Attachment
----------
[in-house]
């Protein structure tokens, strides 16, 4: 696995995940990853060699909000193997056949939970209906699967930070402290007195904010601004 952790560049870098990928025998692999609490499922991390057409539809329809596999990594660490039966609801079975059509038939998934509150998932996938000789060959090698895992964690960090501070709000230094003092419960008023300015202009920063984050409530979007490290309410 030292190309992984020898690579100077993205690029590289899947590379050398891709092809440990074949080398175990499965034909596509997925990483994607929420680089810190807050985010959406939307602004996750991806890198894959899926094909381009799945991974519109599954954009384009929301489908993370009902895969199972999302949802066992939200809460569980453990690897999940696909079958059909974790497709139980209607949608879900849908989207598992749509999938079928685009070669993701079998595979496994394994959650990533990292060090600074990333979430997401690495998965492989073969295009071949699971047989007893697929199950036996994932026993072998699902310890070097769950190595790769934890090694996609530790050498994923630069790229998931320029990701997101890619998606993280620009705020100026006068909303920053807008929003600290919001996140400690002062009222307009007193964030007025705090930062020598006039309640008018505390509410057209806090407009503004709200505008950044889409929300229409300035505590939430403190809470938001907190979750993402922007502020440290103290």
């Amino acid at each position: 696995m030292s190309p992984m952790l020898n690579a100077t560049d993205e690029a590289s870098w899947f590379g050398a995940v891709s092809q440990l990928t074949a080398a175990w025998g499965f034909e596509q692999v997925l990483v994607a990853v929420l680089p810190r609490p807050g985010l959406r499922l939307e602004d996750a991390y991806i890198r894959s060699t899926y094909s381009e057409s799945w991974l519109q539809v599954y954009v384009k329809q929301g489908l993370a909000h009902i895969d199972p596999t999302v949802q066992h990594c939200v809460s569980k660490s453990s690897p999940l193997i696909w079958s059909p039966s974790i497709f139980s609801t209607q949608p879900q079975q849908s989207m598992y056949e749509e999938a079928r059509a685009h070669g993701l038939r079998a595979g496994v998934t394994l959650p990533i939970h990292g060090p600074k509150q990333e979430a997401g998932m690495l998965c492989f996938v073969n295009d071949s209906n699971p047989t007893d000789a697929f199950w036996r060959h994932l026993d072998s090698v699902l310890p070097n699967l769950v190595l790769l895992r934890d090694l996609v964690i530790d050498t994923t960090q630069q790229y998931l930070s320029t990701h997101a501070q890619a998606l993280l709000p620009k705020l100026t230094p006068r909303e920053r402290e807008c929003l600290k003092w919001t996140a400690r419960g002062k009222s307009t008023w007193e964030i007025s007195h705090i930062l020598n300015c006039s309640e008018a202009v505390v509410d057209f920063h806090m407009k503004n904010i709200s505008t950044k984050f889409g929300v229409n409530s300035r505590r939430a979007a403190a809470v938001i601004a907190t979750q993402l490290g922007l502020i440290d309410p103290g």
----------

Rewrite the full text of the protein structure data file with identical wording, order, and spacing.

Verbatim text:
[in-house]
């Protein structure tokens, strides 16, 4: 696995995940990853060699909000193997056949939970209906699967930070402290007195904010601004 952790560049870098990928025998692999609490499922991390057409539809329809596999990594660490039966609801079975059509038939998934509150998932996938000789060959090698895992964690960090501070709000230094003092419960008023300015202009920063984050409530979007490290309410 030292190309992984020898690579100077993205690029590289899947590379050398891709092809440990074949080398175990499965034909596509997925990483994607929420680089810190807050985010959406939307602004996750991806890198894959899926094909381009799945991974519109599954954009384009929301489908993370009902895969199972999302949802066992939200809460569980453990690897999940696909079958059909974790497709139980209607949608879900849908989207598992749509999938079928685009070669993701079998595979496994394994959650990533990292060090600074990333979430997401690495998965492989073969295009071949699971047989007893697929199950036996994932026993072998699902310890070097769950190595790769934890090694996609530790050498994923630069790229998931320029990701997101890619998606993280620009705020100026006068909303920053807008929003600290919001996140400690002062009222307009007193964030007025705090930062020598006039309640008018505390509410057209806090407009503004709200505008950044889409929300229409300035505590939430403190809470938001907190979750993402922007502020440290103290």
């Amino acid at each position: 696995m030292s190309p992984m952790l020898n690579a100077t560049d993205e690029a590289s870098w899947f590379g050398a995940v891709s092809q440990l990928t074949a080398a175990w025998g499965f034909e596509q692999v997925l990483v994607a990853v929420l680089p810190r609490p807050g985010l959406r499922l939307e602004d996750a991390y991806i890198r894959s060699t899926y094909s381009e057409s799945w991974l519109q539809v599954y954009v384009k329809q929301g489908l993370a909000h009902i895969d199972p596999t999302v949802q066992h990594c939200v809460s569980k660490s453990s690897p999940l193997i696909w079958s059909p039966s974790i497709f139980s609801t209607q949608p879900q079975q849908s989207m598992y056949e749509e999938a079928r059509a685009h070669g993701l038939r079998a595979g496994v998934t394994l959650p990533i939970h990292g060090p600074k509150q990333e979430a997401g998932m690495l998965c492989f996938v073969n295009d071949s209906n699971p047989t007893d000789a697929f199950w036996r060959h994932l026993d072998s090698v699902l310890p070097n699967l769950v190595l790769l895992r934890d090694l996609v964690i530790d050498t994923t960090q630069q790229y998931l930070s320029t990701h997101a501070q890619a998606l993280l709000p620009k705020l100026t230094p006068r909303e920053r402290e807008c929003l600290k003092w919001t996140a400690r419960g002062k009222s307009t008023w007193e964030i007025s007195h705090i930062l020598n300015c006039s309640e008018a202009v505390v509410d057209f920063h806090m407009k503004n904010i709200s505008t950044k984050f889409g929300v229409n409530s300035r505590r939430a979007a403190a809470v938001i601004a907190t979750q993402l490290g922007l502020i440290d309410p103290g």